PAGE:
The following late winter, preferably the first half of March, broadcast your legume meadow mix seed. You can also broadcast your first split application of fertilizer at this time. Broadcast 200 lbs. of 7-27-27 (or similar) per acre if seeding legumes. If you are not seeding legumes broadcast 200 lbs. of 16-16-16 per acre. Also itís a good idea to broadcast 200 lbs. of 16-16-16 into the surrounding woods at this time. You may have your own preferred seed type from June clover to rape (plant rape after April 1st) or you can contact your county extension agent for recommendations, but whatever you do, plant the seed type that can germinate without being worked mechanically into the soil. Alfalfa does best with firm soil contact (cultipack). I have had from good to excellent results with the following seed types: all clovers, birsdfoot trefoil, rape, kale, chicory, canola, grass, oats, rye grain, and wheat.
My preferred seed type is a meadow mix of legumes. It consists of 3lbs. ladino clover, 3lbs. June clover (red clover), 3lbs. of alsike and 3lbs. of birdsfoot trefoil per acre. You will need to mix inoculant with the legume seed. A separate type of inoculant for the clovers (ladino, june & alsike) and birdsfoot trefoil is necessary. Purchasing the seed from a complete farm store may make it easier. Some will inoculate and mix the seed for you. These inoculants help the legumes fix a major portion of the nitrogen the plantís use through stimulating nodules that are attached to their root system. These nodules use nitrogen thatís in the air and fix it to surrounding soil. This is the reason there is a difference of fertilizer used when seeding legumes (7-27-27 vs. 32-12-12) for corn. However, it has been shown that these nodules fix no more than half of the nitrogen that the plant is capable of using. So the obvious next move is to add nitrogen fertilizer to legumes. Too much is not good; it makes the nodules lazy. I use 7-27-27, but if you used 16-16-16 you won't go wrong.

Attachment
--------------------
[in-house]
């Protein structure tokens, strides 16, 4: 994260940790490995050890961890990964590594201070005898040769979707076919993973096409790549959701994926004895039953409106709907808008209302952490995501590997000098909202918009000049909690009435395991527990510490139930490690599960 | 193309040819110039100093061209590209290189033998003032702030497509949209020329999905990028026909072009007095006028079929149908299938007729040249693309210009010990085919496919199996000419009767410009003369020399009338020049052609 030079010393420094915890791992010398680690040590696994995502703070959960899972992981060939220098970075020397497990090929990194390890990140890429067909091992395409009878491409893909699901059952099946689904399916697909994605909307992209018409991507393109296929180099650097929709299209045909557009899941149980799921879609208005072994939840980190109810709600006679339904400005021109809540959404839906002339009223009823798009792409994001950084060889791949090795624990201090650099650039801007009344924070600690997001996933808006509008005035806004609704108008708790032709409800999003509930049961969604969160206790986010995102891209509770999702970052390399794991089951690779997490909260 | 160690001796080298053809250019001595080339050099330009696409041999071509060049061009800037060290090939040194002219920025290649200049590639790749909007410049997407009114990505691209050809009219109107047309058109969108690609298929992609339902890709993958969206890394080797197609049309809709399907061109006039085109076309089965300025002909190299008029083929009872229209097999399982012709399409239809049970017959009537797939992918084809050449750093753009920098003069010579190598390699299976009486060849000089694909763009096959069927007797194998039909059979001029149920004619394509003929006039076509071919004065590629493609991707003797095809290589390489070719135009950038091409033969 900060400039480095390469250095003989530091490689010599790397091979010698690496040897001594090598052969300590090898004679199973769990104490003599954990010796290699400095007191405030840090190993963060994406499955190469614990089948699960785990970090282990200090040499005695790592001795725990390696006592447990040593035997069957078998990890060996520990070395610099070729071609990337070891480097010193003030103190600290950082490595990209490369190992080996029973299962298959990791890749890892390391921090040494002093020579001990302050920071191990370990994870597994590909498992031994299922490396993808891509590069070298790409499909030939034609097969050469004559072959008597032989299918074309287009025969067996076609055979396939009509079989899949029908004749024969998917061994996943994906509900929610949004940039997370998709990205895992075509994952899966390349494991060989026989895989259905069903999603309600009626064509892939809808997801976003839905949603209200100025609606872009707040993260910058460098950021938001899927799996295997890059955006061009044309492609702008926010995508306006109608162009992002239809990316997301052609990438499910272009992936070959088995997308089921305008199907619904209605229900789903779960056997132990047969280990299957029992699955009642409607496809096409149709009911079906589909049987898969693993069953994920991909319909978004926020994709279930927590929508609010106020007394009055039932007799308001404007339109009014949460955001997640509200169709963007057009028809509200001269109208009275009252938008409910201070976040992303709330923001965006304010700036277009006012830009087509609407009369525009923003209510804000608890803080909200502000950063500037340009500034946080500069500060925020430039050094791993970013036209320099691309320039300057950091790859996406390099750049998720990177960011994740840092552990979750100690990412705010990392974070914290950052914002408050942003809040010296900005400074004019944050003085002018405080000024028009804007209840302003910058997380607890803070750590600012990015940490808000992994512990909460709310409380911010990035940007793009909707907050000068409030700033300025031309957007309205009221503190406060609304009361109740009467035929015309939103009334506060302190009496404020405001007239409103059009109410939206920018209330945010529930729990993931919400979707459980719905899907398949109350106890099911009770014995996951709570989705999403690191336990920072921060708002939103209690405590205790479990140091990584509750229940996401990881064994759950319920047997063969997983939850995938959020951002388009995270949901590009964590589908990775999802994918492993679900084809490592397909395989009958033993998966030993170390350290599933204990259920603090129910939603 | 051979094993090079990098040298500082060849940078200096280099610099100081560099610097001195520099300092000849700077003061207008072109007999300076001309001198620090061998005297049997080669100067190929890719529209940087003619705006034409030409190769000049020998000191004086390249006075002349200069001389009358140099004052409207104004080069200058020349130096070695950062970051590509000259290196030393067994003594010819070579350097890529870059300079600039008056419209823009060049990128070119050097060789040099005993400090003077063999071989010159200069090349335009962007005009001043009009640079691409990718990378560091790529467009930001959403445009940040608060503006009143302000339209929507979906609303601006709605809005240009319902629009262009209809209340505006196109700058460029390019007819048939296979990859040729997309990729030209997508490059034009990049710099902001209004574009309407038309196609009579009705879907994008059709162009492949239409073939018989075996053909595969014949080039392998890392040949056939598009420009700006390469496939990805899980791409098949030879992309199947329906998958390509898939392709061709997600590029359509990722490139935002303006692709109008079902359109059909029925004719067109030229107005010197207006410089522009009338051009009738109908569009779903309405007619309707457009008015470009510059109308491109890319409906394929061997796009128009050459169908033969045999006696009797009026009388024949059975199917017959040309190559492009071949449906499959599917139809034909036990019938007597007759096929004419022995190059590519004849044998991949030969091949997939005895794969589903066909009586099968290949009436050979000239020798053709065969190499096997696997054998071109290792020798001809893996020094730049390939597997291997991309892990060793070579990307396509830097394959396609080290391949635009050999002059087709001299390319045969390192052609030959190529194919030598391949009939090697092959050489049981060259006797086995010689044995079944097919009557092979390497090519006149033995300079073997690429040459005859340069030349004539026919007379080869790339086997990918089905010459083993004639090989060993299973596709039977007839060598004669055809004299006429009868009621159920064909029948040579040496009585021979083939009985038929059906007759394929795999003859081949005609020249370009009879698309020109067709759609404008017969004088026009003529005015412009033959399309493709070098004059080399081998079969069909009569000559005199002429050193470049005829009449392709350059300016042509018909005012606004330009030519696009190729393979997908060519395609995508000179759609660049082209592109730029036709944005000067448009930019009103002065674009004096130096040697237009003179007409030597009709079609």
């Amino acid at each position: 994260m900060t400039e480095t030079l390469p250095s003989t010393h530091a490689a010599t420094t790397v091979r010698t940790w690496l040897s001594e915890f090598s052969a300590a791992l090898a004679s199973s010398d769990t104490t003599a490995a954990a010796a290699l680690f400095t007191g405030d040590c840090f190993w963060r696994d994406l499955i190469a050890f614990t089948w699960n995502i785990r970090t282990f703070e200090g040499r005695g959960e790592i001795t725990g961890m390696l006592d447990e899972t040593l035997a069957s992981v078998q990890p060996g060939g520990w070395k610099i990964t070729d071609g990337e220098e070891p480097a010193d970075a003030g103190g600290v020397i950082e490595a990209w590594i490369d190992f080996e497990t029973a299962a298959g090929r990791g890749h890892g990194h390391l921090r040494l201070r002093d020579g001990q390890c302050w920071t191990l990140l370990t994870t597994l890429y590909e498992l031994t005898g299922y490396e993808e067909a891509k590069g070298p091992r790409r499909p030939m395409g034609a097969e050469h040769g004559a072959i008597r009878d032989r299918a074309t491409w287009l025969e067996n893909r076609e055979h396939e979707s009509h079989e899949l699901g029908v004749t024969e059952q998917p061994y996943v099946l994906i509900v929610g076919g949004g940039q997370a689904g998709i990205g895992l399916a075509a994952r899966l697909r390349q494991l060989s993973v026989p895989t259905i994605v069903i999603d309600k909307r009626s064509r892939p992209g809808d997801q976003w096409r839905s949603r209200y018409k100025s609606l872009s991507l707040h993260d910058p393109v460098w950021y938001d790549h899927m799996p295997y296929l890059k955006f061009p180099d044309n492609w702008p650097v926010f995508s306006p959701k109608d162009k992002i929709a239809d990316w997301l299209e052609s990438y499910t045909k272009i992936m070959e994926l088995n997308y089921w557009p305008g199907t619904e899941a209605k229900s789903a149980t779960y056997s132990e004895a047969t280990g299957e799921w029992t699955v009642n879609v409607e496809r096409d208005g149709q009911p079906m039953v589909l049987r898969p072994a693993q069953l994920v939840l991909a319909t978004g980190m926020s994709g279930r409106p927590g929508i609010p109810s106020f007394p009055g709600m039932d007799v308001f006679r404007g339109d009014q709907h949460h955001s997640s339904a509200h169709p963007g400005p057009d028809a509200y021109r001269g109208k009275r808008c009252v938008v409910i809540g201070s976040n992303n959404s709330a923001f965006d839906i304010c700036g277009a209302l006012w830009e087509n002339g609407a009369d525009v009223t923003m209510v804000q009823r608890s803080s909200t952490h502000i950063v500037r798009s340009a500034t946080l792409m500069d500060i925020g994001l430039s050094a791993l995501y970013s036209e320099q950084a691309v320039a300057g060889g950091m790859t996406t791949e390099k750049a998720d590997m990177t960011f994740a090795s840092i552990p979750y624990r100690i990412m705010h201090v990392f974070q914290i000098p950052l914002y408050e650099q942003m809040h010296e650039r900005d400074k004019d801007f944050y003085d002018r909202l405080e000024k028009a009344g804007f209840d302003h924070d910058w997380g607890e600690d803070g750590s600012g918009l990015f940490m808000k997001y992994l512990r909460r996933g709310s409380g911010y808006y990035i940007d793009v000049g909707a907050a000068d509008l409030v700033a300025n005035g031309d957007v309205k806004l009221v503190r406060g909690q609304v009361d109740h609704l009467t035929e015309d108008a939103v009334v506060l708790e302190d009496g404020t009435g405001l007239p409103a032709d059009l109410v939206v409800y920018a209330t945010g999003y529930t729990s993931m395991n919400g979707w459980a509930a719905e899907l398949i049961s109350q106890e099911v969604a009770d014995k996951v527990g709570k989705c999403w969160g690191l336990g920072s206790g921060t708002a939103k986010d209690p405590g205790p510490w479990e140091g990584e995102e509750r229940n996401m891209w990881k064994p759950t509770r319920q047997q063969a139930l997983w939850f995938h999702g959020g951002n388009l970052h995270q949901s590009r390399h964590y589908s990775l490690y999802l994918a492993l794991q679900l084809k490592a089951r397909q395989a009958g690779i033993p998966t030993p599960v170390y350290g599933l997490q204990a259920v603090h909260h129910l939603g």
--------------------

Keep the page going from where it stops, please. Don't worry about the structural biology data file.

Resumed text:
My recommended meadow mix of legumes (see below) works well in most lower elevation soils, and can tolerate somewhat acid soil (5.5 ph). The ladino is the most preferred by deer and is self perpetuating through seed and stolon growth. Ladino is nothing more than the native unwanted white clover you see growing in your lawn but is a hybrid and with a little luck can out-live you. June clover is short lived (2 years) but is a good first year producer and nurse crop. Alsike also is a native type clover and is hardy and palatable. Birdsfoot trefoil is one of my favorites. It can take a long time to establish itself (3 to 4 years) but once established it can compete with aggressive native grasses. It is easily recognized by its all summer yellow blooms. It resembles alfalfa in appearance but is not as sensitive in site selection. Alfalfa needs a minimum of 6.3 ph, does not like its feet wet and prefers well-drained medium to medium-light soils. If you can grow it, great! It's very nutritious and deer love it. Alfalfa does not reseed itself and needs good soil contact for germination (best planted with a drill and cultipacker). Birdsfoot trefoil is more than a substitute for alfalfa. It will grow in soil as low as 5.5 ph, can have its feet wet or not, reseeds itself, grows during the summer and dry years, is none bloating, less stemy than alfalfa, has similar nutrient value and if well established is long-lived (30 years or more). I can't say deer prefer it, but from my years of close observation in checking actual plants consumed and watching deer graze in my birdsfoot trefoil fields, I don't have any reservations.